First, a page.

Waterfalls, Elephants and a French Bakery; My week in Luang Prabang, Laos

Elephants walking in Mandalao Elephant Sancturary with mountain in the background

The only landlocked country in South East Asia, Laos was previously a French colony and gained independence in 1953 (after briefly attaining independence during World War 2 before the French came back and colonised it again). Despite being relatively lesser known in the West than the bordering countries it has the fourth highest GDP in the area after Thailand.

Map of South East Asia with Laos highlighted

Arriving in Luang Prabang the contrast between Cambodia and Laos, or at least this city, was striking. Gone were the gutters of streets filled with rubbish and lines of touts looking to sell you everything from a tuktuk ride to the chance to get high.

In their place were beautiful pavements with bins on every street and smiling locals by their stalls and shops, without any of the pressure selling that had been experienced up till now.

Another change you can’t avoid is the surrounding vista. Cambodia’s unbelievably flat countryside full of farm fields were no more and instead you could see the mountains and jungles that fill Laos. Every where you look is a spectacular view.

Temple at the Royal Palace, Luang Prabang, Laos

The old French colonial influence shines through in both the architecture and the businesses on offer, not the least the number of bakeries available to hungry tourists. Le Banneton was recommended on a blog and soon became my regular stop at the start of the day for a wake up coffee and sugary treat, skipping the free breakfast offered at my hostel in favour of the delicious pastries and baguettes from a (semi) authentic French bakery.

The first morning I sat here and stole their WiFi as I planned my time in Laos. This research led me to my first point of call, a small hill located in the middle of the town, Mount Phousi.

Only 100 metres high a few hundred steps take you up the hill, passing through various monuments and sacred points for the monks who live on their. The midday sun did little to help make the climb any easier though!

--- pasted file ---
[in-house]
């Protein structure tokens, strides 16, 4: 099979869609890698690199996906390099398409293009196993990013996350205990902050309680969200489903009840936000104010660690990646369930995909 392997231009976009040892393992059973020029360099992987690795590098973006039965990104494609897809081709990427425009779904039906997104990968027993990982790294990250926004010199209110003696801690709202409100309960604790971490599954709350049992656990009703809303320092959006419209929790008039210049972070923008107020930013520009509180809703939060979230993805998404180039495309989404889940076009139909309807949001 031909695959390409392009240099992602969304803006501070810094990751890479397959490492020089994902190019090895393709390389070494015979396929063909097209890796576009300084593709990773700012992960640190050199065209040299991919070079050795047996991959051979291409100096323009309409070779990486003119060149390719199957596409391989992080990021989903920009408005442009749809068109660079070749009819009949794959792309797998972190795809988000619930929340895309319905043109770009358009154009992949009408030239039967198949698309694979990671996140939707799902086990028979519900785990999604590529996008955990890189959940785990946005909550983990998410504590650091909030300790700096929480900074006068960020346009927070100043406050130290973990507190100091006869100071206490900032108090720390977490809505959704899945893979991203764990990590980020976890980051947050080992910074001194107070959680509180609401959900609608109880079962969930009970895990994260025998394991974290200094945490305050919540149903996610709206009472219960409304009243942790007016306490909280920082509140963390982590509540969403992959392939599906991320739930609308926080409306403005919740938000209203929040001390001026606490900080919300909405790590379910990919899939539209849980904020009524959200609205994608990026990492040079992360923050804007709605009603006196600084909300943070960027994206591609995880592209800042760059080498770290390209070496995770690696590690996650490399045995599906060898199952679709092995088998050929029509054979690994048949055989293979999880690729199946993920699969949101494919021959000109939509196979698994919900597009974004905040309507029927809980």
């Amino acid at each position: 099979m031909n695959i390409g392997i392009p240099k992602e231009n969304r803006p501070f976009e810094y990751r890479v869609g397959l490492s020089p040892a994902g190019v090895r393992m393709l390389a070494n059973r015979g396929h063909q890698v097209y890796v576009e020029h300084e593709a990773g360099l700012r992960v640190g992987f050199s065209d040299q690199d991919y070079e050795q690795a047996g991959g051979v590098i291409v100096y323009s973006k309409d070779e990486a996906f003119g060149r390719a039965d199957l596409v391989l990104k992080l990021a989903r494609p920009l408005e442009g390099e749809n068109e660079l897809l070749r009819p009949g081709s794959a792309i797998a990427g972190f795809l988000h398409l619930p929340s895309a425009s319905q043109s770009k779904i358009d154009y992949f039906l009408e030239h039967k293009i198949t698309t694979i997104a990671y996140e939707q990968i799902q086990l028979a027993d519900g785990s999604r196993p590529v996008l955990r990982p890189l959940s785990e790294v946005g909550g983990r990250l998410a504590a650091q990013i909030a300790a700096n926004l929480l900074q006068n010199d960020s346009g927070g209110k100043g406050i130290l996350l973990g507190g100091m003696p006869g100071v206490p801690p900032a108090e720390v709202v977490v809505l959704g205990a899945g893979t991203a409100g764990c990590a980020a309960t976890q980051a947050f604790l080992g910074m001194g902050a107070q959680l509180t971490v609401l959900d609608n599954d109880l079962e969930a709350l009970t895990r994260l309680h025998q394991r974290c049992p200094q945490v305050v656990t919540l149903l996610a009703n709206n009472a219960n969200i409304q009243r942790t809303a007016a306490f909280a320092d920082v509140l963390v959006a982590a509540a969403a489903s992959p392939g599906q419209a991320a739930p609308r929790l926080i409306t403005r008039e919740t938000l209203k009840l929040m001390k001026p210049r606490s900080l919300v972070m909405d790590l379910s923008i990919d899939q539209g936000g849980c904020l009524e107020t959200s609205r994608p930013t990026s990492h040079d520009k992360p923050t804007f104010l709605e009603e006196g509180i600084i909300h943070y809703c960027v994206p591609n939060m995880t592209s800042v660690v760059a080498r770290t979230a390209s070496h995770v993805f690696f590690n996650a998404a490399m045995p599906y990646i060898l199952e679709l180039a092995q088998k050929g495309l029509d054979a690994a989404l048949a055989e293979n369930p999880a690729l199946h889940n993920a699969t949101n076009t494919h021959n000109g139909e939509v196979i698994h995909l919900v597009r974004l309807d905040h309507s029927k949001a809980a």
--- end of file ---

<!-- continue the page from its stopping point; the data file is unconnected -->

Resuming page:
At the top you are treated to a fantastic view across the town and along the Mekong River and it is particularly popular at sunset, as evidenced when an entire army of tourists arrived behind me with an hour to go.

View from Mount Phousi

It costs 20,000 Laos Kip to get to the very top (about £1.75 at time of writing) and deciding that, with nothing else planned for the day and trying to be a frugal backpacker, I didn’t want to pay that twice I remained at the top for a few hours until sunset. I met various travellers here and swapped stories and tips before ensuring I had the best spot for the coming sunset.

The next day I joined a friend I had made in Cambodia and we set off to Kuang Si Falls. Around 30km outside Luang Prabang the falls are probably the number one attraction for visitors to the town.

Before you get to the falls themselves you pass a rescue centre for Asian sun and moon bears who were trapped with intention of, or actually rescued from, bear bile farms and other forms of abuse. The bears seemed to be well cared for with lots of things to play with, including the company of each other, and it is definitely better than the alternative they did have.

Bear in rescue centre at Kuang Si Falls

Past the bear sanctuary you reach the first set of falls and a small swimming area. But continue up the hill a little more and you find more fresh water pools with gorgeous rock formations and a setting out of a Herbal Essences advert.

I had read that it is worth reaching the top of the hill on a few blogs so set off on a, sometimes, risky climb next to the main drop. This included a section where the steps themselves are underneath the continual stream of water pouring off the top.

In all honesty the climb was not worth it and I should have stayed on the bottom. A view that became more true when I repeatedly slipped and stumbled climbing back down after!

Back on safer ground I found my friend in one of the pools and was excited to dive in and join them. It was at this point I learnt that this wonderful turquoise clear water was ice cold!

Kuang Si Falls

After the initial shock of the freezing water began to wear off I felt the second surprise as a school of fish began nibbling at the exposed parts of my body.

Having deliberately avoided the various massage shops across SE Asia offering fish massage services it became clear I would be getting the treatment for free here anyway!

Swimming at Kuang Si Falls